Boxing is a sport that demands courage, skill, and an indomitable spirit. Although many boxers have showcased remarkable resilience, there have also been heartbreaking moments when fighters paid the ultimate sacrifice for their passion.
Each time a fighter bravely steps into the ring, they are risking their lives. And while the majority of these courageous boxers make it back home safely to their families after the final bell, a tragic minority have suffered fatal consequences of a life in prizefighting.
It was a tragic year for boxing across 2019, with several fighters losing their lives following ring injuries. Patrick Day was another unfortunate victim. The American was forced to undergo emergency brain surgery after his 10th-round knockout loss to Charles Conwell in Chicago, having fallen into a coma.
His promoter Lou DiBella later announced that Day passed away “surrounded by his family, close friends and members of his boxing team.”
Jimmy Doyle, also known as James Emerson Delaney, was an African-American welterweight boxer who died in the hospital following a boxing match with Sugar Ray Robinson.
It was the first death in a boxing match since the 1800s. Doyle, 22, was knocked down in the eighth round and never regained consciousness, dying in a local hospital after undergoing surgery.
Davey Moore fought Sugar Ramos in 1963. After a contentious battle, Ramos knocked Moore down in the tenth round. When Moore fell, his neck landed on the bottom rope. The landing looked painful, but Moore was able to continue fighting and finish the round.
But shortly after the round ended, the referee ended the fight. In his changing room, Moore fell into a coma. He died just over three days later.
Maxim Dadashev passed away in July 2019 from injuries sustained in the boxing ring. The 26-year-old Russian light welterweight was one of the most promising prospects in the country before sadly sustaining life-threatening injuries in a fight commissioned by the IBF against Subriel Matias.
Dadashev’s grit and determination proved his undoing when his corner pleaded with him not to go out for the final round. His injuries were so severe that he was unable to make the walk back to his dressing room before being taken to the hospital, where he lost his final battle after surgery on his brain.
Choi Yo-Sam was a world boxing champion from Korea. Choi, 35, defended his WBO Flyweight title against Hari Amoi in 2007. Choi was knocked out in the final seconds of the 12th round. He was able to overcome the count, however, and went on to win a unanimous decision.
Unfortunately, Choi collapsed within the ring and had to be evacuated to the hospital, where he underwent urgent surgery. Choi was declared brain-dead seven days later and died the next day after being withdrawn from a ventilator.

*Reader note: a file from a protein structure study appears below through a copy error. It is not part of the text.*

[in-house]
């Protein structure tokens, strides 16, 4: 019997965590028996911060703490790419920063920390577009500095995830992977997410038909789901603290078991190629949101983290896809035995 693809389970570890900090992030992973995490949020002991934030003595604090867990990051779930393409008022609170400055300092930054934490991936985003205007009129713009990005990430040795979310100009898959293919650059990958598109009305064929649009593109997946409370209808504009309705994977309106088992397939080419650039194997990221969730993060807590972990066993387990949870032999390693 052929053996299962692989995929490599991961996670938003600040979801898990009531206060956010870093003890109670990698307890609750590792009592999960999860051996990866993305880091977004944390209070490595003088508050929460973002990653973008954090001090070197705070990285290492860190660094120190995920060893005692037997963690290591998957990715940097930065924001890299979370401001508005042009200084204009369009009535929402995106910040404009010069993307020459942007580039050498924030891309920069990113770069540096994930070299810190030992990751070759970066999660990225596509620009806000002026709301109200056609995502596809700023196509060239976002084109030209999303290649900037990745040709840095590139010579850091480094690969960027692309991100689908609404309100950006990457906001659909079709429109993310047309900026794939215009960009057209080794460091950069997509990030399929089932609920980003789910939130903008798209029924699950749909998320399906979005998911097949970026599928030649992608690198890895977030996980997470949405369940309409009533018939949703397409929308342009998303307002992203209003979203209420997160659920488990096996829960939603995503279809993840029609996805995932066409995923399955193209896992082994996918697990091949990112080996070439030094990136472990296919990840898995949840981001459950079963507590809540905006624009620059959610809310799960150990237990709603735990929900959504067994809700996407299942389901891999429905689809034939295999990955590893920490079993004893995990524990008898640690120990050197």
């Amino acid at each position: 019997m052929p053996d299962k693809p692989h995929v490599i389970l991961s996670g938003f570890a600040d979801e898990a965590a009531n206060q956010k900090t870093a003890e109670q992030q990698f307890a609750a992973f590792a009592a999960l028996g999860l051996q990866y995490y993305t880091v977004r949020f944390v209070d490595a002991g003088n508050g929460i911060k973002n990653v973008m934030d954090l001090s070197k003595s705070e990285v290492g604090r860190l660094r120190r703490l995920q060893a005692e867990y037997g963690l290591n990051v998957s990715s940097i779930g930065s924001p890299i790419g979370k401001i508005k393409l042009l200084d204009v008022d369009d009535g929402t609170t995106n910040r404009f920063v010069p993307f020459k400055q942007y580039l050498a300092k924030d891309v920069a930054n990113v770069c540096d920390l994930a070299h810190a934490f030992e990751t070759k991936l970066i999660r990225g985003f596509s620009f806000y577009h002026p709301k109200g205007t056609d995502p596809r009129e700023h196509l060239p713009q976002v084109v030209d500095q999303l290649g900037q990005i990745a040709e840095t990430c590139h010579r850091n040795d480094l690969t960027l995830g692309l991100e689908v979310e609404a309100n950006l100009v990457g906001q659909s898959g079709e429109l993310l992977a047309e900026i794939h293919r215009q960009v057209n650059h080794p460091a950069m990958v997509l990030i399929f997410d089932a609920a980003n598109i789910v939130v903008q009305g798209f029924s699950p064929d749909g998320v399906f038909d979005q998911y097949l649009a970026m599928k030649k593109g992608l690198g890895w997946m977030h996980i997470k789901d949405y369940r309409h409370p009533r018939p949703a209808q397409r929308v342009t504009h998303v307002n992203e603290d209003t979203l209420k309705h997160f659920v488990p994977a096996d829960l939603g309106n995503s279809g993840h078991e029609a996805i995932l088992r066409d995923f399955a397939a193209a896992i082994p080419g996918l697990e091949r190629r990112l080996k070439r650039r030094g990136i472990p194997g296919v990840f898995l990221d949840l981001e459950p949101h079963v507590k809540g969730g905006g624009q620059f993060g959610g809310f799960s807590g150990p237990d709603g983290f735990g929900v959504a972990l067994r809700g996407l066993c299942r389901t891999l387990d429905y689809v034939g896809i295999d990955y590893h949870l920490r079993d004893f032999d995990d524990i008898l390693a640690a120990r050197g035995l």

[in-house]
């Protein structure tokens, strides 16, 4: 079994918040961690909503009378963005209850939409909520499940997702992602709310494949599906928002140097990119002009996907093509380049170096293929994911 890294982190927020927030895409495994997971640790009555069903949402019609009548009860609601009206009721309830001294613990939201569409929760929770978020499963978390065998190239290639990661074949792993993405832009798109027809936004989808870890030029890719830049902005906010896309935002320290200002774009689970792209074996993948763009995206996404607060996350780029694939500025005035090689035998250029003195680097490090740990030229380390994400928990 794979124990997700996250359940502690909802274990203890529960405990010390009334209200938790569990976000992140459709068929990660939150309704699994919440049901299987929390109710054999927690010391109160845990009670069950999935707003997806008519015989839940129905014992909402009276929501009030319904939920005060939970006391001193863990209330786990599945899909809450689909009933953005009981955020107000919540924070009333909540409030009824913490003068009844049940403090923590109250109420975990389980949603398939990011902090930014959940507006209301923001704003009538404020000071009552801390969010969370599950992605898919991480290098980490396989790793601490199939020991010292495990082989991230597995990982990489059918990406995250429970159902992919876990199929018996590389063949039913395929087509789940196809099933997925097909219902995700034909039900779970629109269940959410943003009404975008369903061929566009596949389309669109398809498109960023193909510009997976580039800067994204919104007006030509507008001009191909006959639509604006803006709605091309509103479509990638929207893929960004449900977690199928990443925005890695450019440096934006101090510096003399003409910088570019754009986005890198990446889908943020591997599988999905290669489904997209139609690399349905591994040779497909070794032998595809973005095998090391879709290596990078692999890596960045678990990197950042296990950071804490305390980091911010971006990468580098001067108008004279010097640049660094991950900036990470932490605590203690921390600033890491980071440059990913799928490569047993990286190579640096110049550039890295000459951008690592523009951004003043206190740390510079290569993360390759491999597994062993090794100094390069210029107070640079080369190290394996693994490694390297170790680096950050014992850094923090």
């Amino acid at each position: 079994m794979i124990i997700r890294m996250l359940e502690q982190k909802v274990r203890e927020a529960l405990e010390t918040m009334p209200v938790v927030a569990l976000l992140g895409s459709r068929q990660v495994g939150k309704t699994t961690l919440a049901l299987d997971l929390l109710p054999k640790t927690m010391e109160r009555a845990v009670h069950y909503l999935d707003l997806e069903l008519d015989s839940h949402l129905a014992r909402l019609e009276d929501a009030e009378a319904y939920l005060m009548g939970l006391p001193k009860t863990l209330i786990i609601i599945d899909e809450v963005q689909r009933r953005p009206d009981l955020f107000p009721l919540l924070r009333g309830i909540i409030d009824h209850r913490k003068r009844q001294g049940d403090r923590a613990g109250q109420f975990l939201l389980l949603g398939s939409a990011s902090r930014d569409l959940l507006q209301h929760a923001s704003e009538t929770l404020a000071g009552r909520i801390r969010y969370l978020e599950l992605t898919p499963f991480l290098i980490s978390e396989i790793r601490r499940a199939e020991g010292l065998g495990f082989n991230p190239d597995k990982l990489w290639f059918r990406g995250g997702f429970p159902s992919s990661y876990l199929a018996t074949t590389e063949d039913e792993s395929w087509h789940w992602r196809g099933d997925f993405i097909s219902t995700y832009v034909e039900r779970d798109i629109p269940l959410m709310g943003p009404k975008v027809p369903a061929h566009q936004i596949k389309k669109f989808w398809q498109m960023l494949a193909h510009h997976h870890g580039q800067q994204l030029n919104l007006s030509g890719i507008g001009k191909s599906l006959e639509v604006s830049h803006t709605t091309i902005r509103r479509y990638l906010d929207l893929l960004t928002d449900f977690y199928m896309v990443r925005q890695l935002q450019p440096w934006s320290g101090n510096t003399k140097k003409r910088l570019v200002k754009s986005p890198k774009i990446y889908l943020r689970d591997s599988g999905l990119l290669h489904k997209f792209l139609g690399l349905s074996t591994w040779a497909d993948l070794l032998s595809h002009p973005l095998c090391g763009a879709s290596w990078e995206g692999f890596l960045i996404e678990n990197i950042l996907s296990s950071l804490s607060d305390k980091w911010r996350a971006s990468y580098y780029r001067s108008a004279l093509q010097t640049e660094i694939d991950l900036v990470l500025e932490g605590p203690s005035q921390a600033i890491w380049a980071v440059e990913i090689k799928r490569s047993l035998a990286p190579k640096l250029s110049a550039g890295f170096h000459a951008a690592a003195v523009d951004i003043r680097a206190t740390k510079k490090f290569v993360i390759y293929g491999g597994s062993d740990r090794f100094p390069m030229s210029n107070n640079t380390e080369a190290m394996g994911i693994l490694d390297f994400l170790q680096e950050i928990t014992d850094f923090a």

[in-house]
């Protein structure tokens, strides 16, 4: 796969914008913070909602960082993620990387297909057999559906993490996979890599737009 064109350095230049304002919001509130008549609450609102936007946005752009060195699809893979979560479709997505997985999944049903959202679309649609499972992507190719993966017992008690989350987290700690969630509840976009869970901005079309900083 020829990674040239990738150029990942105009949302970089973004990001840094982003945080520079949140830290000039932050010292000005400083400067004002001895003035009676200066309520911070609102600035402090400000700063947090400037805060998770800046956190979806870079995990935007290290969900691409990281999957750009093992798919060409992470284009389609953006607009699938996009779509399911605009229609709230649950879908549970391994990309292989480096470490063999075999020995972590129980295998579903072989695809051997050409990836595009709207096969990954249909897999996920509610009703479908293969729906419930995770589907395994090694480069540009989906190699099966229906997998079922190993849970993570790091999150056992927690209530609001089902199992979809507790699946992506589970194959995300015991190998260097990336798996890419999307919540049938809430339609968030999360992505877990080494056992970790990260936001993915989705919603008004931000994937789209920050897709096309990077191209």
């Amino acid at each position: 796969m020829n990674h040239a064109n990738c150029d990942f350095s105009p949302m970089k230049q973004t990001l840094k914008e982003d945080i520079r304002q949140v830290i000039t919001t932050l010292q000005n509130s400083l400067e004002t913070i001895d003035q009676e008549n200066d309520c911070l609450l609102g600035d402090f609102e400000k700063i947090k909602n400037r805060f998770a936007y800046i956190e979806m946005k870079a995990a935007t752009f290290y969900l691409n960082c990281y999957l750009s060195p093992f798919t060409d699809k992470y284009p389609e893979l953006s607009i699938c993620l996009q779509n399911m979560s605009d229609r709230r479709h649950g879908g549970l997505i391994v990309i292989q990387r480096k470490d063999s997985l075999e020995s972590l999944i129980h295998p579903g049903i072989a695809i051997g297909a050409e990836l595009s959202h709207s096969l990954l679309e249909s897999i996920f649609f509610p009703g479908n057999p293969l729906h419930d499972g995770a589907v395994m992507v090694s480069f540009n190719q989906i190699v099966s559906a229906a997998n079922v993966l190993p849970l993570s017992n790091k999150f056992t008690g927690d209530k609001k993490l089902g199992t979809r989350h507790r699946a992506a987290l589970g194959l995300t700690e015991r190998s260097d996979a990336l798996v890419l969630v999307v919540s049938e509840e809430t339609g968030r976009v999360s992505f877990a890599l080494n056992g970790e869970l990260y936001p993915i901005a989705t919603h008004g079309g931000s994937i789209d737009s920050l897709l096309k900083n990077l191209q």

Four days after losing by knockout in the 14th round of his fight against Ray Mancini, Kim Duk-koo died while in a coma. But his death was not in vain.
Duk-koo’s death brought the safety of boxing into question. One concern was the 15 round length of a championship fight. With the recent death in mind, boxing regulators changed that length to 12 rounds. Boxing remains dangerous for any length of time. But what happened to Duk-kim prompted at least one reform aimed at reducing the risk of fighter death.
Scott Westgarth was on the way up in his boxing career and died in one of the biggest fights of his life. He endured a brutal fight with Dec Spelman. Even though Westgarth was knocked down just before the end of the fight, he was awarded the win in a 10-round light heavyweight contest.
After the fight, Westgarth took ill in the changing rooms and was taken to Royal Hallamshire Hospital for a check-up. He passed away the following day, hailed a hero for competing in the sport he loved.
Frankie Campbell was an Italian-American boxer who competed as a heavyweight. He won 33 of his 40 professional fights, losing four, drawing twice, and fighting to a no-contest in one. On August 25, 1930, in San Francisco, California, Campbell was killed in the ring by future heavyweight champion Max Baer.
After knocking out future Max Baer in the second round, Italian-American Frankie Campbell headed to the ropes. Baer sprang to his feet and delivered a thundering right punch to the side of his opponent’s head. He fought until the fifth round when he suffered a continuous battering from the Nebraska native before the referee stepped in. The fallen fighter sadly died hours later in the hospital from a double cerebral hemorrhage.
In December of 2011, Roman Simakov fought the well-known Russian boxer Sergey Kovalev. During the fight, Simadov suffered brain damage that later caused him to pass away.
Few people were more affected by this death than Kovalev, who blamed himself for Simakov’s passing despite fighting within the rules. Kovalev remained hesitant to address the incident and attempted to help Simakov’s family after the death.
A British welterweight title eliminator in Glasgow took a fatal turn when Dale Evans stopped Mike Towell in the fifth round of a scheduled 12 bout. Home fighter Towell, born in Dundee, was immediately taken to hospital where it was discovered he had a serious brain bleed which ultimately led to his tragic passing soon after.
A “heartbroken” Evans revealed a meeting with Towell’s mother gave him personal strength and comfort. While there is no way of truly consoling families involved in such terrible instances, the financial burden was eased with the help of many within the sport, such as Ricky Hatton.
A ‘Justgiving’ page set up in light of Towell’s tragic death raised over £50,000, as well as other contributions from within the boxing world.